Replicating the relationship between emotions and judgments of risk

based on reviews by Kelly Wolfe, Max Primbs, Agata Sobków and Karolina Scigala
A recommendation of:

Associations of fear, anger, happiness, and hope with risk judgments: Revisiting appraisal-tendency framework with a replication and extensions of Lerner and Keltner (2001)

Submission: posted 31 January 2022
Recommendation: posted 11 June 2022, validated 13 June 2022


How do emotions interact with cognition? The last 40 years has witnessed the rise of cognitive-appraisal theories, which propose that emotions can be differentiated along an axis of cognitive dimensions such as certainty, pleasantness, attentional activity, control, anticipated effort, and responsibility (Smith and Ellsworth, 1985). Early tests of such theories focused especially on the impact of the valence – pleasantness/unpleasantness – of emotions on judgment and decision-making, finding, for instance, that negative mood induction can heighten pessimistic estimates of risk (Johnson & Tversky, 1983).
The Appraisal-Tendency Framework proposed by Lerner and Keltner (2000) refined cognitive-appraisal theory by proposing that specific emotions trigger a predisposition to appraise future (or hypothetical) events in line with the central appraisal dimensions that triggered the emotion, even when the emotion and the judgment are unrelated. For example, an individual who is triggered to become fearful of a heightened risk, such as nuclear war, may then exhibit heightened pessimism about risks unrelated to war. The Appraisal-Tendency Framework also predicts relationships between traits, such as between fear, anger and risk-taking/risk-seeking tendencies. In an influential paper, Lerner and Keltner (2001) reported direct empirical support for the Appraisal-Tendency Framework, which aside from its influence in cognitive/affective psychology has had considerable impact in behavioural economics, moral psychology, and studies of consumer behaviour.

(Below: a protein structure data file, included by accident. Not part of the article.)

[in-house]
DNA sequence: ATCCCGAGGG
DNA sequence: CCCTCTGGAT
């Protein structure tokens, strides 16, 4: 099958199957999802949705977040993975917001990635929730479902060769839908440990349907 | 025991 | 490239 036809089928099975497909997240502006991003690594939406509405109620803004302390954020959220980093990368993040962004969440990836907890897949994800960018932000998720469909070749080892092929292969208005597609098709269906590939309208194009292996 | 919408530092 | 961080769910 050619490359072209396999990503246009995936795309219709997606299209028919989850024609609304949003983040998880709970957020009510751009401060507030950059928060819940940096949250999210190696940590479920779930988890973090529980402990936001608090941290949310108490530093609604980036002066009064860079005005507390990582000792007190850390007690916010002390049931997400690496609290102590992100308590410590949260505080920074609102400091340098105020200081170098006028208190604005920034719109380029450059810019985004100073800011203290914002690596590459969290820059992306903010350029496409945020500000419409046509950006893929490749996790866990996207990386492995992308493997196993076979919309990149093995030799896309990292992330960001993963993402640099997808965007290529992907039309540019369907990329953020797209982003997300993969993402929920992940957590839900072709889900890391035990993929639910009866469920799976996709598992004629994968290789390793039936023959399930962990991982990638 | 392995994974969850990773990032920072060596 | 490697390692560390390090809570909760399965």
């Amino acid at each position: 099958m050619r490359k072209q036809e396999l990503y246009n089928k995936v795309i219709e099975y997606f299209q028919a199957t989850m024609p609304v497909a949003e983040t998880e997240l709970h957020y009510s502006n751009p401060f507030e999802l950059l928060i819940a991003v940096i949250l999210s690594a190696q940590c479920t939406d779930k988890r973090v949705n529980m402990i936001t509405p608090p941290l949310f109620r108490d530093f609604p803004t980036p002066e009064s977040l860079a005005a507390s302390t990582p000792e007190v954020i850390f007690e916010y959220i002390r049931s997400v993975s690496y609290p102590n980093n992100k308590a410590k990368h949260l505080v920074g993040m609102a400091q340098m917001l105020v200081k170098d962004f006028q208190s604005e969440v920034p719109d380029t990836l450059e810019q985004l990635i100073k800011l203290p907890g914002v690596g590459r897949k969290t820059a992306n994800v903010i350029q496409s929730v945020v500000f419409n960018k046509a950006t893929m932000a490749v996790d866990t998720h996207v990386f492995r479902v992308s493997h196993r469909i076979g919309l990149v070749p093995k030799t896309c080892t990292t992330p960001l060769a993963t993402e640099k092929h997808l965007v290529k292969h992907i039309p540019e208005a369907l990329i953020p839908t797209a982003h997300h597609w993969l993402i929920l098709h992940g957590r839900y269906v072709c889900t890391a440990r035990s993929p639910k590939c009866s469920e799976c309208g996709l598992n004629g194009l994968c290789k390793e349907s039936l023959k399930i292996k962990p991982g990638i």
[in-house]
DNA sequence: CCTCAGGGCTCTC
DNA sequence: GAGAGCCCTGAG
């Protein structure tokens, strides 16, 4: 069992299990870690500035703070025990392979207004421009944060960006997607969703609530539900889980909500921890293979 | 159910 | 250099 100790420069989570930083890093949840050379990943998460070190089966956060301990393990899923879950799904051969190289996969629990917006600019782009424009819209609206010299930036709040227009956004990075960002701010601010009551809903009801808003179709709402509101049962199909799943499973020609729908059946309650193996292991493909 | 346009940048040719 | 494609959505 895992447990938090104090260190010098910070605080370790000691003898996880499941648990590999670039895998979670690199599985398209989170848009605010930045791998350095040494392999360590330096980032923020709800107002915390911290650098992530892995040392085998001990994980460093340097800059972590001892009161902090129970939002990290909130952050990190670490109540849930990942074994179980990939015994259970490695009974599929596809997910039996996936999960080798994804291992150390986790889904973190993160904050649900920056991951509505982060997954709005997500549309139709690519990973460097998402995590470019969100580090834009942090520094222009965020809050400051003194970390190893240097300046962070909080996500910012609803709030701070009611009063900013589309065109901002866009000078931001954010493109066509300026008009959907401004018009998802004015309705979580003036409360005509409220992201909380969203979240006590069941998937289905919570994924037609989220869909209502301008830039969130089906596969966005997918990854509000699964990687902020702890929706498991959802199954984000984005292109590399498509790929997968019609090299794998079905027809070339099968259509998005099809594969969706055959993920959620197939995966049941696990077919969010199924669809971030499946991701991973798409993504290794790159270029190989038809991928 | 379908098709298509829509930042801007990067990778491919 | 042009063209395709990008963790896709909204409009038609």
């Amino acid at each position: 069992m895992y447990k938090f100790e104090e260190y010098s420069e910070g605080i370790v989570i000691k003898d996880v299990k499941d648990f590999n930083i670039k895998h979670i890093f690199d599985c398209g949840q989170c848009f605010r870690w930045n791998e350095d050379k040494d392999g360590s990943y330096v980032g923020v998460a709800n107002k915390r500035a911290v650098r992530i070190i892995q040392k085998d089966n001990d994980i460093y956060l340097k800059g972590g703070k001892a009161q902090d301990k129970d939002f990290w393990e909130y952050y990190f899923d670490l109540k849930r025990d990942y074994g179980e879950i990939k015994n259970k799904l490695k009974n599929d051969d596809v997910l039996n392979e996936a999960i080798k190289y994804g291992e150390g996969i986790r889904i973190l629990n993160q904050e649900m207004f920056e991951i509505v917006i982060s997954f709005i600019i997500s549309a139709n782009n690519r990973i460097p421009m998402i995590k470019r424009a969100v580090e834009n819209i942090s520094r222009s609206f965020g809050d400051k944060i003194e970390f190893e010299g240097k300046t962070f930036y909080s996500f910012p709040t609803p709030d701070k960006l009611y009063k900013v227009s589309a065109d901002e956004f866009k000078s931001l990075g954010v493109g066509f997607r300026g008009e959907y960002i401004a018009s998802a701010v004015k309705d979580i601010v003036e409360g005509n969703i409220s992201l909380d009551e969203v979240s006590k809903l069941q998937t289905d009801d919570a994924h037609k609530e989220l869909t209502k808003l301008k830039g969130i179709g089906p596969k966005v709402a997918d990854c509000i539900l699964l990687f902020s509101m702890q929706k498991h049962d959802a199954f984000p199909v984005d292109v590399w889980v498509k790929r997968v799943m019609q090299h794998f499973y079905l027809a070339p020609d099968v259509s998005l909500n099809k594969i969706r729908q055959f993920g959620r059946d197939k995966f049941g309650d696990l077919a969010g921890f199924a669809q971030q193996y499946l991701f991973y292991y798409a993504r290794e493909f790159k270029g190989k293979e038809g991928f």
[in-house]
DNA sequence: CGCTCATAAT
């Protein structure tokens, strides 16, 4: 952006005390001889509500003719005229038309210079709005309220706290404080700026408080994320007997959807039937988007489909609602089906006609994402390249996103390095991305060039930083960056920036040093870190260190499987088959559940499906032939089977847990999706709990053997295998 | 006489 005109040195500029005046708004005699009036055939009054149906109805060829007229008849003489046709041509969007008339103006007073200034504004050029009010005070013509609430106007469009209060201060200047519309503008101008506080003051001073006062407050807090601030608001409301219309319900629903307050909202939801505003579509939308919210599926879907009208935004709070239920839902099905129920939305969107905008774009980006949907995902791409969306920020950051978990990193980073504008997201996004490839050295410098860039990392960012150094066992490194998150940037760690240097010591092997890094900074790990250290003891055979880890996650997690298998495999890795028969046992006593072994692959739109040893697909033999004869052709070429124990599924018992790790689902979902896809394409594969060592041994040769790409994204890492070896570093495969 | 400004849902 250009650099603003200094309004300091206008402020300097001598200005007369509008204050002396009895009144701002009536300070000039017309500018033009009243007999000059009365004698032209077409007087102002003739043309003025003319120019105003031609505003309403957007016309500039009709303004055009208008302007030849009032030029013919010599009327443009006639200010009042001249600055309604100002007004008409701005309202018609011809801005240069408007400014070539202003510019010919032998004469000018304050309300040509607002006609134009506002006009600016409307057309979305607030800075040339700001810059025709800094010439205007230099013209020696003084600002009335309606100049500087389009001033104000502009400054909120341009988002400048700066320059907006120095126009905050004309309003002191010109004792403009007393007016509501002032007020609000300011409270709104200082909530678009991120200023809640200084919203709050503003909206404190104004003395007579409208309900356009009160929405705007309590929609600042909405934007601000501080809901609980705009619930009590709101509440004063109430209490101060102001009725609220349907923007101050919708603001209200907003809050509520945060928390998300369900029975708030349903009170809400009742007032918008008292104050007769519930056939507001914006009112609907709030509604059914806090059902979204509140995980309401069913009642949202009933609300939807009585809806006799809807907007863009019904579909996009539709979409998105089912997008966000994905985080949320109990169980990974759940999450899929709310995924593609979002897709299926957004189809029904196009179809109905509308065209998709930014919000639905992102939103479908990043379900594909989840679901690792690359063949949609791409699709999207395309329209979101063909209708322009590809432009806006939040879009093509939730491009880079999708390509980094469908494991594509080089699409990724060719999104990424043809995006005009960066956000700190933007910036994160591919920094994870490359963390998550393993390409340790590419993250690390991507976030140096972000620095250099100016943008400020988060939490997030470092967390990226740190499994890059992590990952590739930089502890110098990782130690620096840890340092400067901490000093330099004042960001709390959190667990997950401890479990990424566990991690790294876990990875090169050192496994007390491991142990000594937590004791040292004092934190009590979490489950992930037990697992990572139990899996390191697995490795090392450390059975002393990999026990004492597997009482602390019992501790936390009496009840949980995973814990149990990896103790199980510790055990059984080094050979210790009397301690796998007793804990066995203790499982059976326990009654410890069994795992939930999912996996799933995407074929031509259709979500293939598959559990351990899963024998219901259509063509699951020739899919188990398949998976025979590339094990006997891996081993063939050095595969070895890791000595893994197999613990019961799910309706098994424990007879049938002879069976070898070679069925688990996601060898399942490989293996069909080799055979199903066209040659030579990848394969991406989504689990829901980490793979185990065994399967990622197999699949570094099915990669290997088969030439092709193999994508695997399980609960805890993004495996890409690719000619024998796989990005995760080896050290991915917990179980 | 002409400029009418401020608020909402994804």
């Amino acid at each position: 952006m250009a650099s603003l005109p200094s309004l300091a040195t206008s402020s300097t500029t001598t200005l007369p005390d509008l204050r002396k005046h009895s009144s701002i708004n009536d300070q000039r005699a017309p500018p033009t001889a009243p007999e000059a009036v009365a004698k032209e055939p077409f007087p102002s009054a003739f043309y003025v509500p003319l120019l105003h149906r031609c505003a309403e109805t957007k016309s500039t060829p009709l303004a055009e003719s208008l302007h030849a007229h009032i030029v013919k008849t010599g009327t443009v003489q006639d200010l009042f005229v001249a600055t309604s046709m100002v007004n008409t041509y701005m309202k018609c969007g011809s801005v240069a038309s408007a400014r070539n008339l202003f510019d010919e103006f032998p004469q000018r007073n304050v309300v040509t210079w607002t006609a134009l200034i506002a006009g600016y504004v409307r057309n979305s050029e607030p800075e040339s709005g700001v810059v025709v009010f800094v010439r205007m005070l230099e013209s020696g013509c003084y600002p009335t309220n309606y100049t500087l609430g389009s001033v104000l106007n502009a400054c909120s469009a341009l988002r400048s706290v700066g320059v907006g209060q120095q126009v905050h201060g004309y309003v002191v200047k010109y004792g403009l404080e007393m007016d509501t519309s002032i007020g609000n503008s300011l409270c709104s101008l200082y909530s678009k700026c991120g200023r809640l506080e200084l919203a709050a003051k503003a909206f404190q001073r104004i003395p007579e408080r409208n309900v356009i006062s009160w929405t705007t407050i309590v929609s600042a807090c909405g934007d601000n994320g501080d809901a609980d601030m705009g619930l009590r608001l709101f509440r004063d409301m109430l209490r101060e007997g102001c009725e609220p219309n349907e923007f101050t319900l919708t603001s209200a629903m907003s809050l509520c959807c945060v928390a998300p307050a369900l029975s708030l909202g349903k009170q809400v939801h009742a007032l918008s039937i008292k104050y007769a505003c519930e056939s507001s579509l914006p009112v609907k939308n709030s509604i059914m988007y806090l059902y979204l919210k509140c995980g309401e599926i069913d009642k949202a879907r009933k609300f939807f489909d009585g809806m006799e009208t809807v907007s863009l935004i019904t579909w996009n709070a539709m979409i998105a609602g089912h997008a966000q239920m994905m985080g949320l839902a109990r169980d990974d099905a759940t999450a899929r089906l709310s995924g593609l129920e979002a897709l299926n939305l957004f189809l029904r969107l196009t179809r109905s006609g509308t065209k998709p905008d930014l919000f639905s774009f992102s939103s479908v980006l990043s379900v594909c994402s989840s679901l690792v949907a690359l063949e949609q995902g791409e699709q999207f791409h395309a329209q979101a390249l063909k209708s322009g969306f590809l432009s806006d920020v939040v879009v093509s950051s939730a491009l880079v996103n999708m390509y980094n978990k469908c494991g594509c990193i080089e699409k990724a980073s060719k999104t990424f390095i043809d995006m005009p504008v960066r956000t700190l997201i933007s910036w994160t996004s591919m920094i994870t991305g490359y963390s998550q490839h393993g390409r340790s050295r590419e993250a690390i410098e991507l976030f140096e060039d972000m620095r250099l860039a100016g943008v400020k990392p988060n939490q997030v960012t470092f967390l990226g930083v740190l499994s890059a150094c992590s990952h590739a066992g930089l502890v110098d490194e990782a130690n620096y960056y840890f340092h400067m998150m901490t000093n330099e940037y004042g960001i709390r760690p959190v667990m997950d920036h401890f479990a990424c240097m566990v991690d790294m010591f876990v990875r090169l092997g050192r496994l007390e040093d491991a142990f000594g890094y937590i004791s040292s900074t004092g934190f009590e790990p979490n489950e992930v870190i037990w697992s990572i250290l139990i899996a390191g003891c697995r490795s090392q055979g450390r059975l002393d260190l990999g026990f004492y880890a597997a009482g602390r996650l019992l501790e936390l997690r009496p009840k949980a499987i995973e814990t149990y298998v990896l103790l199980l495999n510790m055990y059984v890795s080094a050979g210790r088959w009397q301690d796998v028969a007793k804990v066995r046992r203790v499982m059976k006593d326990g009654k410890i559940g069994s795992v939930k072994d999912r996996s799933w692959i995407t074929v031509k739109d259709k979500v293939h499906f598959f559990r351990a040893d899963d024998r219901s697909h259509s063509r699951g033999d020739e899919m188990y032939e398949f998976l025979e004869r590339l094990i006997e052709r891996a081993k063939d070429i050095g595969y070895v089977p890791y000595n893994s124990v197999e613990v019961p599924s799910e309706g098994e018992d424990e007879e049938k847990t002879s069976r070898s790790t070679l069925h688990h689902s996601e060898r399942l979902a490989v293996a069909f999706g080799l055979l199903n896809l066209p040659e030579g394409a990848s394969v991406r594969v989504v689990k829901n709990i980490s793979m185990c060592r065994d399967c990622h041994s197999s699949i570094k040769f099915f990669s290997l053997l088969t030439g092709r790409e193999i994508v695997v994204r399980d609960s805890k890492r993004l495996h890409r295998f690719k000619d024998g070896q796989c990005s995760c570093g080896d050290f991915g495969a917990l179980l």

In the current study, Lu and Feldman (2022) propose to replicate three key studies from Lerner and Keltner (2001) in a large online sample. Through a combination of replication and extension, the authors will probe the relationship between various trait emotions (including fear, anger, happiness, and hope) and trait characteristics of risk seeking and optimistic risk assessment. The authors also propose examining how the ambiguity of triggering events moderates the relationship between specific emotions and risk judgments. 
The Stage 1 manuscript was evaluated over two rounds of in-depth review. Based on detailed responses to the reviewers' comments, the recommender judged that the manuscript met the Stage 1 criteria and therefore awarded in-principle acceptance (IPA).
URL to the preregistered Stage 1 protocol:
Level of bias control achieved: Level 6. No part of the data or evidence that will be used to answer the research question yet exists and no part will be generated until after IPA.